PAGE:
injury” twenty-four hours a day at the time of the
examination, but that he considered limitations caused by the
splint to be “a self limited state as full recovery is
anticipated, ” and that he expected that she would not
need the splint “beyond the next few months.”
Id. at 450, 451. Separate from Roberts's hand
issues, and thus of limited relevance to the outcome of the
present motions, Dr. Corben also discussed Roberts's back
and heart issues. See Id. at 449-53.
had a routine follow-up visit to the Santa Clara Valley
Medical Center in January of 2014, where she reported that
she would become short of breath walking from her car to the
grocery store, and thus needed to park closer to the store
than she had in the past. Id. at 470. Notes from
that visit to not mention Roberts's hand or wrist.
See Id. Notes from another visit in May of 2014
focus on Roberts's back pain and also do not mention her
hand or wrist. Id. at 546- 49.
report from a July 17, 2014 physical therapy session
indicates that Roberts experienced increased pain from
standing for more than five or ten minutes, walking more than
five minutes, or sitting more than thirty minutes, assessed
Roberts as able to stand and walk short distances “with
much difficulty, ” and recommended that she use a
“cane as needed to avoid aggravating symptoms.”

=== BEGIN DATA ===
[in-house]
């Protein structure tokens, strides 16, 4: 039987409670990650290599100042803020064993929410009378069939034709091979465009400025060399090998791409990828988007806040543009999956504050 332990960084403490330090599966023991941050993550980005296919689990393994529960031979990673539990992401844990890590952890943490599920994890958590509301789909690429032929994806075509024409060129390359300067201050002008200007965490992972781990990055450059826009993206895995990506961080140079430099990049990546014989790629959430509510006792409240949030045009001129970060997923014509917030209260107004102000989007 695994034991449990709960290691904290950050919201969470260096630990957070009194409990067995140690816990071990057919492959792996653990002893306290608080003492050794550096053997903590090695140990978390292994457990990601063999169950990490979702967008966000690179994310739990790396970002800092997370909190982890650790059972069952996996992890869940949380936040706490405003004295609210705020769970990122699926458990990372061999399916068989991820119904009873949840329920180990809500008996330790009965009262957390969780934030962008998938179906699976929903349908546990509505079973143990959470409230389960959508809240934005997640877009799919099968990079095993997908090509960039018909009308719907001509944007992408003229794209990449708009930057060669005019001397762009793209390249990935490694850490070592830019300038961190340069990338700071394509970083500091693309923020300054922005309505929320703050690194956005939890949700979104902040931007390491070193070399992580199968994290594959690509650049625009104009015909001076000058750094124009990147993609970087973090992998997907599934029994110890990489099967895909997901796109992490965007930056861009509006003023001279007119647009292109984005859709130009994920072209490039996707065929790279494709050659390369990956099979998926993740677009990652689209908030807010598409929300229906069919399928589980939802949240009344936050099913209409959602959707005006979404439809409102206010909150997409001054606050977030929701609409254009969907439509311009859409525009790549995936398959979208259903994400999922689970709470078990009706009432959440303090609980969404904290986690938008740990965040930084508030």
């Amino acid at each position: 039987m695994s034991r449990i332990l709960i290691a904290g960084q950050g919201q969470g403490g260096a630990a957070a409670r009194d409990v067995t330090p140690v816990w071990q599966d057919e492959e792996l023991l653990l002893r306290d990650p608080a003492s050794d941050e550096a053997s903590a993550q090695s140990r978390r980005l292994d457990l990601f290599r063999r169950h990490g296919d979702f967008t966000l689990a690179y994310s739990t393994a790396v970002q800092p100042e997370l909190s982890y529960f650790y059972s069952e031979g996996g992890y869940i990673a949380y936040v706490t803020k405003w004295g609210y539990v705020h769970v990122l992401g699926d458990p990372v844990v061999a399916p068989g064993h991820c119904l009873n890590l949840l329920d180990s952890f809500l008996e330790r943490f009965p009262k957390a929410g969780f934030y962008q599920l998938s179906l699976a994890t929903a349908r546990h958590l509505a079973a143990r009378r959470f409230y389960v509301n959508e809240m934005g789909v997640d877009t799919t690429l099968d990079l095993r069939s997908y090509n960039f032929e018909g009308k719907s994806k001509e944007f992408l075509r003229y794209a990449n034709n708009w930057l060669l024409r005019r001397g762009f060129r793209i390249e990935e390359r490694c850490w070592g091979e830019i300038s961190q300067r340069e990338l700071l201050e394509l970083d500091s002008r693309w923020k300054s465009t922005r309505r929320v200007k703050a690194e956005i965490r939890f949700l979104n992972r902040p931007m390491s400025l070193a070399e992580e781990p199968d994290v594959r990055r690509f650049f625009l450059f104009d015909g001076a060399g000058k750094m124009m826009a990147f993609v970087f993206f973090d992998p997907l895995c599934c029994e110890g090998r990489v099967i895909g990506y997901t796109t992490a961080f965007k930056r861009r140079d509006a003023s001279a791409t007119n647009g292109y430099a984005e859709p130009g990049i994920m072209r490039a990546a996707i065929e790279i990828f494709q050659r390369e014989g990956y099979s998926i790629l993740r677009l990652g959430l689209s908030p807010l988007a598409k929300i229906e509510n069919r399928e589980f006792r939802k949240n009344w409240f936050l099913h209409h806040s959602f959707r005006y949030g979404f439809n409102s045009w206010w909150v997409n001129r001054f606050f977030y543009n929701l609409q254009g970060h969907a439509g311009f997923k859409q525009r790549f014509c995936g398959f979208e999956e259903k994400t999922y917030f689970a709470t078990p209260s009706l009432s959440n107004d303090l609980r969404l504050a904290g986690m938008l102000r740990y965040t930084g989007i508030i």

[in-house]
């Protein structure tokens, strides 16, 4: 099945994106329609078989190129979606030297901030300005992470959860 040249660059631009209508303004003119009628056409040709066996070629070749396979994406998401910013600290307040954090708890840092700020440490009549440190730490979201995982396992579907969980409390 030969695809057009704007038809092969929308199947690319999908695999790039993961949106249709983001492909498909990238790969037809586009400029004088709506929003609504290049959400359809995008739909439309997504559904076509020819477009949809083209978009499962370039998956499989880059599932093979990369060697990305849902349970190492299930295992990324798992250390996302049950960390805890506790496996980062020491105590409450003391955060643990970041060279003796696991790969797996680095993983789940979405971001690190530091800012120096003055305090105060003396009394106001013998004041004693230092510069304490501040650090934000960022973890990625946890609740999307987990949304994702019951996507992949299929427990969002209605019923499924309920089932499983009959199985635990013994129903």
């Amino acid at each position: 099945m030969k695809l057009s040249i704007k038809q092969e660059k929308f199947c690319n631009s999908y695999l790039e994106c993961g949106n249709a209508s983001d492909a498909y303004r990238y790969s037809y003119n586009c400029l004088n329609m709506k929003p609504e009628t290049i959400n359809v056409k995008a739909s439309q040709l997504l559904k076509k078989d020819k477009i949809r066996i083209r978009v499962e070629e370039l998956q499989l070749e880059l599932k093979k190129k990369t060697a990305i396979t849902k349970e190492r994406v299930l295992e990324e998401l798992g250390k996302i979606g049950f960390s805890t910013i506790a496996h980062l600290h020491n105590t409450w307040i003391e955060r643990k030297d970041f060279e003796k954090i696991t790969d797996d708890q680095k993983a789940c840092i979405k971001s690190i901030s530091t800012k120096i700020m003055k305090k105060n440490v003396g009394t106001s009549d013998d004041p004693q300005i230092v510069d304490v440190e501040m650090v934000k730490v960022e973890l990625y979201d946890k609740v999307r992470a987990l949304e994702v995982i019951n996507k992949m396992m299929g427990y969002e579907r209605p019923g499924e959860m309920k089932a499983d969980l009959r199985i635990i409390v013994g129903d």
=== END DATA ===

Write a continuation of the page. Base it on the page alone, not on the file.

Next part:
Id. at 551, 553-54. The physical therapist set a
goal for Roberts to be able to stand for twenty minutes to
cook a meal after eight weeks of therapy. Id. at
554-55. The therapy session does not appear to have been
focused on Roberts's hand, but notes in her list of
symptoms a “[r]ight hand injury secondary to FOOSH
[i.e., fall on outstretched hand]: 2012 - difficulty with
gripping/grasping techniques.” Id. at 551.
another physical therapy session on August 6, 2014, Roberts
reported pain after her previous session at a level of eight
out of ten that made it difficult for her to leave the house.
Id. at 564. A report from mid-August reports
“no significant progress.” Id. at 567.
On August 27, 2014, near the end of her course of physical
therapy, Roberts had not met the goal of being able to stand
for twenty minutes and instead could only stand for five